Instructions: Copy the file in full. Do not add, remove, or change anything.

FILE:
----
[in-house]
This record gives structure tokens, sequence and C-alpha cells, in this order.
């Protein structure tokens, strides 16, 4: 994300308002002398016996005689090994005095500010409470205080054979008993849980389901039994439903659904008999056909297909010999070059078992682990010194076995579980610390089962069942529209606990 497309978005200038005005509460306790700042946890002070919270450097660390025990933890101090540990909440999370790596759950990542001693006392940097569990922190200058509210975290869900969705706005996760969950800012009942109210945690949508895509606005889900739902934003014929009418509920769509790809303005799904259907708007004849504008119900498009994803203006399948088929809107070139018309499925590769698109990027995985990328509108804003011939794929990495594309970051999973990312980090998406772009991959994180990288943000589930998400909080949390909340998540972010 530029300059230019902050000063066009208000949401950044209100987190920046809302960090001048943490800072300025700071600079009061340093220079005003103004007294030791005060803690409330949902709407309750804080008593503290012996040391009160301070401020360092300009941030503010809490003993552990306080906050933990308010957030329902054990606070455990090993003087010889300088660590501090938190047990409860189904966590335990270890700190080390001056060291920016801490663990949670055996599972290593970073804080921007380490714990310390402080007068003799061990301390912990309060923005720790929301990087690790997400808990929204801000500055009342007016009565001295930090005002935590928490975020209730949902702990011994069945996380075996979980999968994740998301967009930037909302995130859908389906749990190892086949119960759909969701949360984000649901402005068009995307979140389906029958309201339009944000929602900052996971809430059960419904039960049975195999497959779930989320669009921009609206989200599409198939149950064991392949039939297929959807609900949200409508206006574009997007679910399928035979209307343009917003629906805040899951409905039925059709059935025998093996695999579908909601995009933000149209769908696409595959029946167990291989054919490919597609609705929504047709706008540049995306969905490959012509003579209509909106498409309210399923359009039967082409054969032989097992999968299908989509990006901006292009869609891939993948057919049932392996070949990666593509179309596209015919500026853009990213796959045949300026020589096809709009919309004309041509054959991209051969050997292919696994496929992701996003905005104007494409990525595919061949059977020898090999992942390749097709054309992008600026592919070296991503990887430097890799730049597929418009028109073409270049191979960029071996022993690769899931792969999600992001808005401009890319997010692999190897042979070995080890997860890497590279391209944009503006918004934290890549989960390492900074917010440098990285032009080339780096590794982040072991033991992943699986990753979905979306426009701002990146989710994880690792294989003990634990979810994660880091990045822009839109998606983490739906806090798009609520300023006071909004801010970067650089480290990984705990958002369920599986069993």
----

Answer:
[in-house]
This record gives structure tokens, sequence and C-alpha cells, in this order.
């Protein structure tokens, strides 16, 4: 994300308002002398016996005689090994005095500010409470205080054979008993849980389901039994439903659904008999056909297909010999070059078992682990010194076995579980610390089962069942529209606990 497309978005200038005005509460306790700042946890002070919270450097660390025990933890101090540990909440999370790596759950990542001693006392940097569990922190200058509210975290869900969705706005996760969950800012009942109210945690949508895509606005889900739902934003014929009418509920769509790809303005799904259907708007004849504008119900498009994803203006399948088929809107070139018309499925590769698109990027995985990328509108804003011939794929990495594309970051999973990312980090998406772009991959994180990288943000589930998400909080949390909340998540972010 530029300059230019902050000063066009208000949401950044209100987190920046809302960090001048943490800072300025700071600079009061340093220079005003103004007294030791005060803690409330949902709407309750804080008593503290012996040391009160301070401020360092300009941030503010809490003993552990306080906050933990308010957030329902054990606070455990090993003087010889300088660590501090938190047990409860189904966590335990270890700190080390001056060291920016801490663990949670055996599972290593970073804080921007380490714990310390402080007068003799061990301390912990309060923005720790929301990087690790997400808990929204801000500055009342007016009565001295930090005002935590928490975020209730949902702990011994069945996380075996979980999968994740998301967009930037909302995130859908389906749990190892086949119960759909969701949360984000649901402005068009995307979140389906029958309201339009944000929602900052996971809430059960419904039960049975195999497959779930989320669009921009609206989200599409198939149950064991392949039939297929959807609900949200409508206006574009997007679910399928035979209307343009917003629906805040899951409905039925059709059935025998093996695999579908909601995009933000149209769908696409595959029946167990291989054919490919597609609705929504047709706008540049995306969905490959012509003579209509909106498409309210399923359009039967082409054969032989097992999968299908989509990006901006292009869609891939993948057919049932392996070949990666593509179309596209015919500026853009990213796959045949300026020589096809709009919309004309041509054959991209051969050997292919696994496929992701996003905005104007494409990525595919061949059977020898090999992942390749097709054309992008600026592919070296991503990887430097890799730049597929418009028109073409270049191979960029071996022993690769899931792969999600992001808005401009890319997010692999190897042979070995080890997860890497590279391209944009503006918004934290890549989960390492900074917010440098990285032009080339780096590794982040072991033991992943699986990753979905979306426009701002990146989710994880690792294989003990634990979810994660880091990045822009839109998606983490739906806090798009609520300023006071909004801010970067650089480290990984705990958002369920599986069993």